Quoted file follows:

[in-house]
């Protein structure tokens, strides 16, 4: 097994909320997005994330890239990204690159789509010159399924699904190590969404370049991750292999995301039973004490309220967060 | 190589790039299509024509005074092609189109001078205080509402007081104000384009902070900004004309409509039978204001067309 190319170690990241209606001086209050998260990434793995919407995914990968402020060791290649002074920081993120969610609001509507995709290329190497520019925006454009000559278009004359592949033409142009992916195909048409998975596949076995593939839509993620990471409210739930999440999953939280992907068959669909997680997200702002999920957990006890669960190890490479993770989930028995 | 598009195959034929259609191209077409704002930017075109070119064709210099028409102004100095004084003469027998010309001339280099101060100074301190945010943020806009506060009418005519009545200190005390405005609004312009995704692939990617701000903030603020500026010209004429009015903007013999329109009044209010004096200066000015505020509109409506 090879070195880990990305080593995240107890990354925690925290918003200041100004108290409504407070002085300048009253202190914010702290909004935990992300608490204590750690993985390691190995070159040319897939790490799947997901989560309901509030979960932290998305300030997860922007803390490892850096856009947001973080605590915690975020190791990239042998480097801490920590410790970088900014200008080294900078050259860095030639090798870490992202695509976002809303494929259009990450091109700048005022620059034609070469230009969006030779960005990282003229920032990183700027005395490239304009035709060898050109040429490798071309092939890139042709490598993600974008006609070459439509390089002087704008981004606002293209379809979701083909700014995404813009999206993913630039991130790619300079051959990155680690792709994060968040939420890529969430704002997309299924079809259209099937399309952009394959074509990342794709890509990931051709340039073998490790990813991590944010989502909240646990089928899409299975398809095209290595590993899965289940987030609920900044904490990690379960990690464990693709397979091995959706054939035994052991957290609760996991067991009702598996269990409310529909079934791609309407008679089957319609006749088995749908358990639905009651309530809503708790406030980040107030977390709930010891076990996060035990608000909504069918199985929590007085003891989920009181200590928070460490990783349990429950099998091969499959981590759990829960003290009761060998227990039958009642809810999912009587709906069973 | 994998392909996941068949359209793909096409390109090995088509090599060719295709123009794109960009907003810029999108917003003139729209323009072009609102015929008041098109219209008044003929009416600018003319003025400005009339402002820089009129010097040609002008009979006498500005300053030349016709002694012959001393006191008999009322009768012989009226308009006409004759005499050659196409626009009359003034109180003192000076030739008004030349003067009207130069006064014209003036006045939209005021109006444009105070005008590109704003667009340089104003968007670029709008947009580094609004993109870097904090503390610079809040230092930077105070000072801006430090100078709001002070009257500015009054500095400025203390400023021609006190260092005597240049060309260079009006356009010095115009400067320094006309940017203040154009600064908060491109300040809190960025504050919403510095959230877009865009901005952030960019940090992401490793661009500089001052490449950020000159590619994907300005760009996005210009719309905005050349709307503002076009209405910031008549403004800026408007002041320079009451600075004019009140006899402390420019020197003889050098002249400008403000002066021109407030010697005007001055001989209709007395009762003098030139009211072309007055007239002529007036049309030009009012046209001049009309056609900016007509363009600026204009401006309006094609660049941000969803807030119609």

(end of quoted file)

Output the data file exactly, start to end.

[in-house]
């Protein structure tokens, strides 16, 4: 097994909320997005994330890239990204690159789509010159399924699904190590969404370049991750292999995301039973004490309220967060 | 190589790039299509024509005074092609189109001078205080509402007081104000384009902070900004004309409509039978204001067309 190319170690990241209606001086209050998260990434793995919407995914990968402020060791290649002074920081993120969610609001509507995709290329190497520019925006454009000559278009004359592949033409142009992916195909048409998975596949076995593939839509993620990471409210739930999440999953939280992907068959669909997680997200702002999920957990006890669960190890490479993770989930028995 | 598009195959034929259609191209077409704002930017075109070119064709210099028409102004100095004084003469027998010309001339280099101060100074301190945010943020806009506060009418005519009545200190005390405005609004312009995704692939990617701000903030603020500026010209004429009015903007013999329109009044209010004096200066000015505020509109409506 090879070195880990990305080593995240107890990354925690925290918003200041100004108290409504407070002085300048009253202190914010702290909004935990992300608490204590750690993985390691190995070159040319897939790490799947997901989560309901509030979960932290998305300030997860922007803390490892850096856009947001973080605590915690975020190791990239042998480097801490920590410790970088900014200008080294900078050259860095030639090798870490992202695509976002809303494929259009990450091109700048005022620059034609070469230009969006030779960005990282003229920032990183700027005395490239304009035709060898050109040429490798071309092939890139042709490598993600974008006609070459439509390089002087704008981004606002293209379809979701083909700014995404813009999206993913630039991130790619300079051959990155680690792709994060968040939420890529969430704002997309299924079809259209099937399309952009394959074509990342794709890509990931051709340039073998490790990813991590944010989502909240646990089928899409299975398809095209290595590993899965289940987030609920900044904490990690379960990690464990693709397979091995959706054939035994052991957290609760996991067991009702598996269990409310529909079934791609309407008679089957319609006749088995749908358990639905009651309530809503708790406030980040107030977390709930010891076990996060035990608000909504069918199985929590007085003891989920009181200590928070460490990783349990429950099998091969499959981590759990829960003290009761060998227990039958009642809810999912009587709906069973 | 994998392909996941068949359209793909096409390109090995088509090599060719295709123009794109960009907003810029999108917003003139729209323009072009609102015929008041098109219209008044003929009416600018003319003025400005009339402002820089009129010097040609002008009979006498500005300053030349016709002694012959001393006191008999009322009768012989009226308009006409004759005499050659196409626009009359003034109180003192000076030739008004030349003067009207130069006064014209003036006045939209005021109006444009105070005008590109704003667009340089104003968007670029709008947009580094609004993109870097904090503390610079809040230092930077105070000072801006430090100078709001002070009257500015009054500095400025203390400023021609006190260092005597240049060309260079009006356009010095115009400067320094006309940017203040154009600064908060491109300040809190960025504050919403510095959230877009865009901005952030960019940090992401490793661009500089001052490449950020000159590619994907300005760009996005210009719309905005050349709307503002076009209405910031008549403004800026408007002041320079009451600075004019009140006899402390420019020197003889050098002249400008403000002066021109407030010697005007001055001989209709007395009762003098030139009211072309007055007239002529007036049309030009009012046209001049009309056609900016007509363009600026204009401006309006094609660049941000969803807030119609």